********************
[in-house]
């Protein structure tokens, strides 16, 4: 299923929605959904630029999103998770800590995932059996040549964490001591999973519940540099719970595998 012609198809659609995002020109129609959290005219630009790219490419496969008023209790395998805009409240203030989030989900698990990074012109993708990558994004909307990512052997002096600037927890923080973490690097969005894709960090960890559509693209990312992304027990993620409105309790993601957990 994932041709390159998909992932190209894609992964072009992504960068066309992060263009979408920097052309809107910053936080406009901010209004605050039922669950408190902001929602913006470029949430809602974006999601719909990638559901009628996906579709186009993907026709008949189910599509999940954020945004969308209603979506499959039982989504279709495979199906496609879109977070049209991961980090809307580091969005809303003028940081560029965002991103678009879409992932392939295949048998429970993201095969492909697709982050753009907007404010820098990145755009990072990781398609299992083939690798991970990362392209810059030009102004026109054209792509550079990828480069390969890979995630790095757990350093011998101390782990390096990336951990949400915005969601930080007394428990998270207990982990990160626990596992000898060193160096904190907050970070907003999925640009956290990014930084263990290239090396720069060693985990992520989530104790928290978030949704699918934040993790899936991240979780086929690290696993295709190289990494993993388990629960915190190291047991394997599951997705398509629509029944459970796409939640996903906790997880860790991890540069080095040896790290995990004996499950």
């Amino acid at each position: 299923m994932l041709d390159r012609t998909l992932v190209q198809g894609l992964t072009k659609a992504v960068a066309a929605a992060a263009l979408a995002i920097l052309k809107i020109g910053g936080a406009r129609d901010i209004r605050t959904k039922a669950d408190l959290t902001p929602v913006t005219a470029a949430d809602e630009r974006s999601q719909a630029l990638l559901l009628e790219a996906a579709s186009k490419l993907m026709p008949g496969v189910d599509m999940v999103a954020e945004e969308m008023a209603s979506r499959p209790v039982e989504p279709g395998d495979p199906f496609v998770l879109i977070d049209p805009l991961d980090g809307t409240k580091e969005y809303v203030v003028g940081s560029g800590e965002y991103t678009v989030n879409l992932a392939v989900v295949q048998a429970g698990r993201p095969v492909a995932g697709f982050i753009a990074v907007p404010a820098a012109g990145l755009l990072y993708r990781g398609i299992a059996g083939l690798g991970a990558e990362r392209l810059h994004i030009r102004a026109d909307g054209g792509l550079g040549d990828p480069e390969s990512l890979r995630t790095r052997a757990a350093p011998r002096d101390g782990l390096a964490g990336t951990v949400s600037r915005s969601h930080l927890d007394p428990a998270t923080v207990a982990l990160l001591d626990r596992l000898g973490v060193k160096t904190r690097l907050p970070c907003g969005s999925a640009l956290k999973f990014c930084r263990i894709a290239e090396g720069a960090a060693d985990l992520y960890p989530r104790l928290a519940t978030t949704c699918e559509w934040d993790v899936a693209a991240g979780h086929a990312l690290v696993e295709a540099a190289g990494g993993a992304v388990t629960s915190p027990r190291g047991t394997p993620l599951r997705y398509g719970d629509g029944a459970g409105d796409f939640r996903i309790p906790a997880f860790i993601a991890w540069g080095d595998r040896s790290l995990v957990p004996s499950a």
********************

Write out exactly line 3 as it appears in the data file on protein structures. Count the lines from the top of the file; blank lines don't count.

């Amino acid at each position: 299923m994932l041709d390159r012609t998909l992932v190209q198809g894609l992964t072009k659609a992504v960068a066309a929605a992060a263009l979408a995002i920097l052309k809107i020109g910053g936080a406009r129609d901010i209004r605050t959904k039922a669950d408190l959290t902001p929602v913006t005219a470029a949430d809602e630009r974006s999601q719909a630029l990638l559901l009628e790219a996906a579709s186009k490419l993907m026709p008949g496969v189910d599509m999940v999103a954020e945004e969308m008023a209603s979506r499959p209790v039982e989504p279709g395998d495979p199906f496609v998770l879109i977070d049209p805009l991961d980090g809307t409240k580091e969005y809303v203030v003028g940081s560029g800590e965002y991103t678009v989030n879409l992932a392939v989900v295949q048998a429970g698990r993201p095969v492909a995932g697709f982050i753009a990074v907007p404010a820098a012109g990145l755009l990072y993708r990781g398609i299992a059996g083939l690798g991970a990558e990362r392209l810059h994004i030009r102004a026109d909307g054209g792509l550079g040549d990828p480069e390969s990512l890979r995630t790095r052997a757990a350093p011998r002096d101390g782990l390096a964490g990336t951990v949400s600037r915005s969601h930080l927890d007394p428990a998270t923080v207990a982990l990160l001591d626990r596992l000898g973490v060193k160096t904190r690097l907050p970070c907003g969005s999925a640009l956290k999973f990014c930084r263990i894709a290239e090396g720069a960090a060693d985990l992520y960890p989530r104790l928290a519940t978030t949704c699918e559509w934040d993790v899936a693209a991240g979780h086929a990312l690290v696993e295709a540099a190289g990494g993993a992304v388990t629960s915190p027990r190291g047991t394997p993620l599951r997705y398509g719970d629509g029944a459970g409105d796409f939640r996903i309790p906790a997880f860790i993601a991890w540069g080095d595998r040896s790290l995990v957990p004996s499950a």